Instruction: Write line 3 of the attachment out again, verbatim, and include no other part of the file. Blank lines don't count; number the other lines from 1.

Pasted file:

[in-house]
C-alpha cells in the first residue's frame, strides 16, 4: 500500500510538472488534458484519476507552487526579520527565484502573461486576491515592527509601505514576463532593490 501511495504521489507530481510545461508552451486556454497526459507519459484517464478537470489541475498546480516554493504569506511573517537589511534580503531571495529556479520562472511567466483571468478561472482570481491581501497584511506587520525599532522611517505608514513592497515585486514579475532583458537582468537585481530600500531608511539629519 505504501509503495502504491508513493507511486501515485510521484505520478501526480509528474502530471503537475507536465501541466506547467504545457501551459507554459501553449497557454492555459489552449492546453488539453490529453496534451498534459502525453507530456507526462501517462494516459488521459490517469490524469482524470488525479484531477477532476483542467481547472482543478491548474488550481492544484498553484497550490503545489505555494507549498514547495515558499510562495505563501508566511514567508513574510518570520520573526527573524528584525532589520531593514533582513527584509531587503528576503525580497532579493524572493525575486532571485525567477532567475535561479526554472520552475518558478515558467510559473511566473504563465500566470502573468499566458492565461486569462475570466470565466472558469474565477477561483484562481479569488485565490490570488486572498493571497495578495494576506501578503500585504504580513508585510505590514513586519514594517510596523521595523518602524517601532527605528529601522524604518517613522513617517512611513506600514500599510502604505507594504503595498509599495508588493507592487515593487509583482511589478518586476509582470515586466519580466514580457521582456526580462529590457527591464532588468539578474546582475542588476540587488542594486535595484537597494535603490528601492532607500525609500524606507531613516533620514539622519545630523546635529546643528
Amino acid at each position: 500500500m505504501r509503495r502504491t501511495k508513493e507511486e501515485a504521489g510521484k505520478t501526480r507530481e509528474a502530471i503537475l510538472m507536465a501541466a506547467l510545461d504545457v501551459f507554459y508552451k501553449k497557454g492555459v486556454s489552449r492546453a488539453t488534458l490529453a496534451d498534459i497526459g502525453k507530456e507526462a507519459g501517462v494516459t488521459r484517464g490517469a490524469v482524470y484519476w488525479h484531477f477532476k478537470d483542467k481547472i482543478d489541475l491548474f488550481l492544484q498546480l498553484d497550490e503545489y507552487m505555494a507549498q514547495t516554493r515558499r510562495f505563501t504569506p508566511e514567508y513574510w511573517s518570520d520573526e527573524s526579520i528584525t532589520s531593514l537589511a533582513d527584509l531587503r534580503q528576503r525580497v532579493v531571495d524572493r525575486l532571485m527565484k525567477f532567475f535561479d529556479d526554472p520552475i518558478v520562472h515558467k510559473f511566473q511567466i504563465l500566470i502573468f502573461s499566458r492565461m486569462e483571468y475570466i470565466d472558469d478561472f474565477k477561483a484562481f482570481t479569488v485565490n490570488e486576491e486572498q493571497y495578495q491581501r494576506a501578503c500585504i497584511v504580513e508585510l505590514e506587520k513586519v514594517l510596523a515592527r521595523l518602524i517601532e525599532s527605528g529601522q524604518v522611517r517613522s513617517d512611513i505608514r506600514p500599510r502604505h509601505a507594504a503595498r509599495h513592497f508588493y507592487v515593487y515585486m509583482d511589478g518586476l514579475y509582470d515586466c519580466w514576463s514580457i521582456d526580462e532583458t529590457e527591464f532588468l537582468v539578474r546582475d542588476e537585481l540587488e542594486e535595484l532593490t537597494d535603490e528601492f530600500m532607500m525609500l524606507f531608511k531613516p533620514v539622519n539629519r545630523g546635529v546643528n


Amino acid at each position: 500500500m505504501r509503495r502504491t501511495k508513493e507511486e501515485a504521489g510521484k505520478t501526480r507530481e509528474a502530471i503537475l510538472m507536465a501541466a506547467l510545461d504545457v501551459f507554459y508552451k501553449k497557454g492555459v486556454s489552449r492546453a488539453t488534458l490529453a496534451d498534459i497526459g502525453k507530456e507526462a507519459g501517462v494516459t488521459r484517464g490517469a490524469v482524470y484519476w488525479h484531477f477532476k478537470d483542467k481547472i482543478d489541475l491548474f488550481l492544484q498546480l498553484d497550490e503545489y507552487m505555494a507549498q514547495t516554493r515558499r510562495f505563501t504569506p508566511e514567508y513574510w511573517s518570520d520573526e527573524s526579520i528584525t532589520s531593514l537589511a533582513d527584509l531587503r534580503q528576503r525580497v532579493v531571495d524572493r525575486l532571485m527565484k525567477f532567475f535561479d529556479d526554472p520552475i518558478v520562472h515558467k510559473f511566473q511567466i504563465l500566470i502573468f502573461s499566458r492565461m486569462e483571468y475570466i470565466d472558469d478561472f474565477k477561483a484562481f482570481t479569488v485565490n490570488e486576491e486572498q493571497y495578495q491581501r494576506a501578503c500585504i497584511v504580513e508585510l505590514e506587520k513586519v514594517l510596523a515592527r521595523l518602524i517601532e525599532s527605528g529601522q524604518v522611517r517613522s513617517d512611513i505608514r506600514p500599510r502604505h509601505a507594504a503595498r509599495h513592497f508588493y507592487v515593487y515585486m509583482d511589478g518586476l514579475y509582470d515586466c519580466w514576463s514580457i521582456d526580462e532583458t529590457e527591464f532588468l537582468v539578474r546582475d542588476e537585481l540587488e542594486e535595484l532593490t537597494d535603490e528601492f530600500m532607500m525609500l524606507f531608511k531613516p533620514v539622519n539629519r545630523g546635529v546643528n